Summers’ methods and conclusions are sound, and as a reporter retracing the steps he took 40 years ago, he shows a suitable degree of respect, and sometimes even anguish, for his subject. However, there is much more. Marilyn Monroe: The Mystery of MarilynIt leaves a bitter aftertaste. Summer conducted interviews with Marilyn’s friends and close acquaintances, with the wife and daughter of the psychiatrist who treated her (and who was one of the first to know about her death), and with a number of cigar-chomping old-Hollywood players. Most of these people are now gone, of course, so the documentary uses actors to mime the words we hear on the tapes; these performers are seen in low-lit rooms, sometimes only half-glimpsed, wearing ‘80s-appropriate clothing.

The approach is a solution to a serious problem. But on the other—there’s no kind way to put it: It’s cheesy. It’s jarring to hear the ultra-famous deep-gravel voice of John Huston (who directed Marilyn in The misfits) emanating from an actor who has none of Huston’s brutish charisma. Worse yet is the old-school Hollywood agent, Al Rosen, who lays out for us, in no uncertain terms, exactly how Marilyn became a star: by sleeping with various members of Hollywood’s old-guard power brokers, including former 20th Century Fox chief Joseph Schenck, who would have been in his seventies at the time. Rosen, portrayed by a barely visible suit-clad actor clutching a phone receiver, first tells Summers of a “black book,” which listed all the young, fresh aspiring actresses who “could be laid.” He barrels on: “Oh sure, Schenck was a human being, you know what I mean? She had a bunch of ’em, he wasn’t the only one.”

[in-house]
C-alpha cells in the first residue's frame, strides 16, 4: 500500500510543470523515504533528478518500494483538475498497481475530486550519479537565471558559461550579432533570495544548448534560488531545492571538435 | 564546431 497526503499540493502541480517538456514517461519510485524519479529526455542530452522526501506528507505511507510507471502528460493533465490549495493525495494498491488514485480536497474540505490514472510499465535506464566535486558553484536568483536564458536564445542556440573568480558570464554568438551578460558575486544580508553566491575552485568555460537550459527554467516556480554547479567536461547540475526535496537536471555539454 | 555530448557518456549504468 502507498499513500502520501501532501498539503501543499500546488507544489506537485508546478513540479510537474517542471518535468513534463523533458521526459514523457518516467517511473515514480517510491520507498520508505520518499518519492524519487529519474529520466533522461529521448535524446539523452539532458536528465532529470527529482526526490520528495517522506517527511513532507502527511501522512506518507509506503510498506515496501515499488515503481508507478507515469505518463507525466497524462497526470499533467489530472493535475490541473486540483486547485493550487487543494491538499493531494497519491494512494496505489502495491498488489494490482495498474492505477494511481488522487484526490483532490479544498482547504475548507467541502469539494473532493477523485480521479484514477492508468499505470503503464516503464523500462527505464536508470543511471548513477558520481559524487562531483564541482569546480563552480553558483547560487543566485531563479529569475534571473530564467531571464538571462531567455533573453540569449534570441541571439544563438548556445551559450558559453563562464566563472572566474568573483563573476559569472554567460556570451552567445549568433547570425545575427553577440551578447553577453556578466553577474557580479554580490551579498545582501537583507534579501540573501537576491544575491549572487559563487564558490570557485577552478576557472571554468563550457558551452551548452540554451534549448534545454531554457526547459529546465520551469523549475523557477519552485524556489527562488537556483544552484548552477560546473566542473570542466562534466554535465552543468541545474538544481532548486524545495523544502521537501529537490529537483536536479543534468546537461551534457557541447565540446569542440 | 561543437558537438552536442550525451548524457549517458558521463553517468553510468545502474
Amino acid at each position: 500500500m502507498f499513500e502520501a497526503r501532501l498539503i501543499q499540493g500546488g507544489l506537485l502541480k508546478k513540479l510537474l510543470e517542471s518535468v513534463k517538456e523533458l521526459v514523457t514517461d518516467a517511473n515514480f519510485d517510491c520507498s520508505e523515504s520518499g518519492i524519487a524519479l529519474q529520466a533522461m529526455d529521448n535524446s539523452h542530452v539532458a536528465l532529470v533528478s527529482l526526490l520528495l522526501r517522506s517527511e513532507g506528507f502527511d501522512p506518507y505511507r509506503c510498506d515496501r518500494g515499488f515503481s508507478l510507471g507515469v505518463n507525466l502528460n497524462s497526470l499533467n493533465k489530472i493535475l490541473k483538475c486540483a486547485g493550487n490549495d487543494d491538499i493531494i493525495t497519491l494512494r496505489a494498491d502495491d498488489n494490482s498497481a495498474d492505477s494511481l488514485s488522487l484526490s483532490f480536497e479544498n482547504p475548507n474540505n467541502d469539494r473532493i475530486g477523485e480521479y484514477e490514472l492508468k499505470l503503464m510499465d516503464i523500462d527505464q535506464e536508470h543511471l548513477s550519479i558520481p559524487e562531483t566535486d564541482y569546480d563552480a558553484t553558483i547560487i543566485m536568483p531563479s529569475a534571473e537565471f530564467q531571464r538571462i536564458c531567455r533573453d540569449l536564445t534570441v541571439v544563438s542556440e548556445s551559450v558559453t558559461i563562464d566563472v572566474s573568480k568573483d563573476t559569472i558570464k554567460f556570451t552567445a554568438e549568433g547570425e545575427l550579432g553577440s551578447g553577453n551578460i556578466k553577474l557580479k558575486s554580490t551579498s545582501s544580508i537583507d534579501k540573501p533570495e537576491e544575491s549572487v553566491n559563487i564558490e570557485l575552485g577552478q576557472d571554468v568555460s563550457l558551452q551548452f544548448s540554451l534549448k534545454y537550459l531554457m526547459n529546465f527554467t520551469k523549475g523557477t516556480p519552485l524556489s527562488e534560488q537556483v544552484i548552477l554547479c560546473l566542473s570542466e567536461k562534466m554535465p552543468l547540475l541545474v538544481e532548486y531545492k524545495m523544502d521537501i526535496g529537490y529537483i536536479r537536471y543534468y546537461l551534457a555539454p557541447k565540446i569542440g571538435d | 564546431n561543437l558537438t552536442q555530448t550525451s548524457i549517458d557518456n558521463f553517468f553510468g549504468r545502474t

No one should be shocked by the concept of the casting couch. No one, not even those who love Marilyn Monroe or the Marilyn image, will judge her for what she did along her journey to stardom. What’s more, hearing this now 40-year-old testimony from a relic of old Hollywood serves as a reminder of how the business used to work—and in that context, that it took until 2017 for Harvey Weinstein to fall seems all the more remarkable.

Read more reviews by Stephanie Zacharek

And yet hearing an old coot salivating about how Marilyn used to “put out” comes off as yet another instance of how, even in 2022, we just can’t let Marilyn alone. You can either love or pity Marilyn. We also have the option to feel genuine compassion for her. Marilyn Monroe: The Mystery of Marilyn forms a welcoming envelope for all those feelings: no matter how many times we see her face, it’s impossible not to be struck by her physical radiance and the thoughtful intensity that informed it.

And yet, there’s always the leering, insinuating observer lurking in the corner. Marilyn Monroe: The Mystery of Marilyn includes so many interviews—many with people who were deeply pained by what had happened to her—that it may seem unfair to single out a few of the movie’s more crass figures. Yet, the film was a great experience. Marilyn Monroe: The Mystery of MarilynFeeling not only sad, but also dirty. Perhaps our shared fascination with her compels us to be a bit complicit. Maybe I’d just rather not be reminded.